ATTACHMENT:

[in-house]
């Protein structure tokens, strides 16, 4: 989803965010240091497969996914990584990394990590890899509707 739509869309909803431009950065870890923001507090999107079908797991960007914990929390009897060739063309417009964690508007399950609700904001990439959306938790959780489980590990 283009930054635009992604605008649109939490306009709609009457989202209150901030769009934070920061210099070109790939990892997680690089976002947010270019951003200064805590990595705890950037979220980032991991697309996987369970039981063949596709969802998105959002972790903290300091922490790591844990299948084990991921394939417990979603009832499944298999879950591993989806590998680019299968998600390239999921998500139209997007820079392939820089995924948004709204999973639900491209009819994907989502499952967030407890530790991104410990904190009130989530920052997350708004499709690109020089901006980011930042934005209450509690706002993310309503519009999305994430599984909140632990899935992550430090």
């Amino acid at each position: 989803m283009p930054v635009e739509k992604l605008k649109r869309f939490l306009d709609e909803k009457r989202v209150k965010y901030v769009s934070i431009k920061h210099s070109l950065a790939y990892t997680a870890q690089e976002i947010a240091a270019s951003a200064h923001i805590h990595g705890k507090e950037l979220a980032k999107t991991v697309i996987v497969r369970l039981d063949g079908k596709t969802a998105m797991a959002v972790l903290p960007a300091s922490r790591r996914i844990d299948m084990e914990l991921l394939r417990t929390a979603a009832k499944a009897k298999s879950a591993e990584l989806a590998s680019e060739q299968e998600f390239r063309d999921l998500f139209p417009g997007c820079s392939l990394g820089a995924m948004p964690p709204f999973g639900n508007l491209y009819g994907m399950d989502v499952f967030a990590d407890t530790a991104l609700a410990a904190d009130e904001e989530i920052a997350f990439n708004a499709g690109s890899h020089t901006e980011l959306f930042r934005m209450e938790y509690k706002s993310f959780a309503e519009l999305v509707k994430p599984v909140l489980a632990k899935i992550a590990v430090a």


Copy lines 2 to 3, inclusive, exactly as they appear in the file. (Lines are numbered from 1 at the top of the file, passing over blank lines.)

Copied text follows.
């Protein structure tokens, strides 16, 4: 989803965010240091497969996914990584990394990590890899509707 739509869309909803431009950065870890923001507090999107079908797991960007914990929390009897060739063309417009964690508007399950609700904001990439959306938790959780489980590990 283009930054635009992604605008649109939490306009709609009457989202209150901030769009934070920061210099070109790939990892997680690089976002947010270019951003200064805590990595705890950037979220980032991991697309996987369970039981063949596709969802998105959002972790903290300091922490790591844990299948084990991921394939417990979603009832499944298999879950591993989806590998680019299968998600390239999921998500139209997007820079392939820089995924948004709204999973639900491209009819994907989502499952967030407890530790991104410990904190009130989530920052997350708004499709690109020089901006980011930042934005209450509690706002993310309503519009999305994430599984909140632990899935992550430090």
């Amino acid at each position: 989803m283009p930054v635009e739509k992604l605008k649109r869309f939490l306009d709609e909803k009457r989202v209150k965010y901030v769009s934070i431009k920061h210099s070109l950065a790939y990892t997680a870890q690089e976002i947010a240091a270019s951003a200064h923001i805590h990595g705890k507090e950037l979220a980032k999107t991991v697309i996987v497969r369970l039981d063949g079908k596709t969802a998105m797991a959002v972790l903290p960007a300091s922490r790591r996914i844990d299948m084990e914990l991921l394939r417990t929390a979603a009832k499944a009897k298999s879950a591993e990584l989806a590998s680019e060739q299968e998600f390239r063309d999921l998500f139209p417009g997007c820079s392939l990394g820089a995924m948004p964690p709204f999973g639900n508007l491209y009819g994907m399950d989502v499952f967030a990590d407890t530790a991104l609700a410990a904190d009130e904001e989530i920052a997350f990439n708004a499709g690109s890899h020089t901006e980011l959306f930042r934005m209450e938790y509690k706002s993310f959780a309503e519009l999305v509707k994430p599984v909140l489980a632990k899935i992550a590990v430090a």